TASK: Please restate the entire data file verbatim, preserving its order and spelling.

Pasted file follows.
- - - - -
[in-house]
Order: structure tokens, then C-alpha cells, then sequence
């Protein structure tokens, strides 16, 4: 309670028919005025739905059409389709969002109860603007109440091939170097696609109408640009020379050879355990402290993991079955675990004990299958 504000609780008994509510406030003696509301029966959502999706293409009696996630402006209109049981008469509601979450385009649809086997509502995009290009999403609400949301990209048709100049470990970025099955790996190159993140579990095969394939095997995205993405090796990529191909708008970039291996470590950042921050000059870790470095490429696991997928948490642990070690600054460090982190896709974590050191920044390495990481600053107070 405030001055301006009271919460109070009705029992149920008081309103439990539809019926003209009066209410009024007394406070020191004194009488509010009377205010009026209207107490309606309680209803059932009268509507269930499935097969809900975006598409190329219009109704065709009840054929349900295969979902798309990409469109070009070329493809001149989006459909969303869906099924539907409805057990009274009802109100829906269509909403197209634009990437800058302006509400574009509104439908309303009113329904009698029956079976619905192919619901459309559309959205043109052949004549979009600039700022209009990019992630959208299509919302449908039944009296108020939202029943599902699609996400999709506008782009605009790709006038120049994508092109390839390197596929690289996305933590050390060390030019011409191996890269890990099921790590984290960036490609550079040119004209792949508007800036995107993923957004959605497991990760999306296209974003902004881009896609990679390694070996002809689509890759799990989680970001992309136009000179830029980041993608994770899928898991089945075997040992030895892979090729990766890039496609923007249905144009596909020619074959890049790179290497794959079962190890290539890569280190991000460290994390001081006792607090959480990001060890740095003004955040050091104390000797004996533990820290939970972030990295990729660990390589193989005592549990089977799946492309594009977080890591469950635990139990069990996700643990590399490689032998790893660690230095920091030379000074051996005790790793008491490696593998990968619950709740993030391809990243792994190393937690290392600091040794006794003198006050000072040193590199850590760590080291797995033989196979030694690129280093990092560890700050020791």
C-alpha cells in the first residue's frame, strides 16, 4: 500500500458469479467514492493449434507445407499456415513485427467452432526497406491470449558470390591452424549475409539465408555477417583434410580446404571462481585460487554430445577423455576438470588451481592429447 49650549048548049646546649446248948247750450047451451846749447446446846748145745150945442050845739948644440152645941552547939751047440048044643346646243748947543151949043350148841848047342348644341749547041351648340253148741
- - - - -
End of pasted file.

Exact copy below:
[in-house]
Order: structure tokens, then C-alpha cells, then sequence
């Protein structure tokens, strides 16, 4: 309670028919005025739905059409389709969002109860603007109440091939170097696609109408640009020379050879355990402290993991079955675990004990299958 504000609780008994509510406030003696509301029966959502999706293409009696996630402006209109049981008469509601979450385009649809086997509502995009290009999403609400949301990209048709100049470990970025099955790996190159993140579990095969394939095997995205993405090796990529191909708008970039291996470590950042921050000059870790470095490429696991997928948490642990070690600054460090982190896709974590050191920044390495990481600053107070 405030001055301006009271919460109070009705029992149920008081309103439990539809019926003209009066209410009024007394406070020191004194009488509010009377205010009026209207107490309606309680209803059932009268509507269930499935097969809900975006598409190329219009109704065709009840054929349900295969979902798309990409469109070009070329493809001149989006459909969303869906099924539907409805057990009274009802109100829906269509909403197209634009990437800058302006509400574009509104439908309303009113329904009698029956079976619905192919619901459309559309959205043109052949004549979009600039700022209009990019992630959208299509919302449908039944009296108020939202029943599902699609996400999709506008782009605009790709006038120049994508092109390839390197596929690289996305933590050390060390030019011409191996890269890990099921790590984290960036490609550079040119004209792949508007800036995107993923957004959605497991990760999306296209974003902004881009896609990679390694070996002809689509890759799990989680970001992309136009000179830029980041993608994770899928898991089945075997040992030895892979090729990766890039496609923007249905144009596909020619074959890049790179290497794959079962190890290539890569280190991000460290994390001081006792607090959480990001060890740095003004955040050091104390000797004996533990820290939970972030990295990729660990390589193989005592549990089977799946492309594009977080890591469950635990139990069990996700643990590399490689032998790893660690230095920091030379000074051996005790790793008491490696593998990968619950709740993030391809990243792994190393937690290392600091040794006794003198006050000072040193590199850590760590080291797995033989196979030694690129280093990092560890700050020791």
C-alpha cells in the first residue's frame, strides 16, 4: 500500500458469479467514492493449434507445407499456415513485427467452432526497406491470449558470390591452424549475409539465408555477417583434410580446404571462481585460487554430445577423455576438470588451481592429447 49650549048548049646546649446248948247750450047451451846749447446446846748145745150945442050845739948644440152645941552547939751047440048044643346646243748947543151949043350148841848047342348644341749547041351648340253148741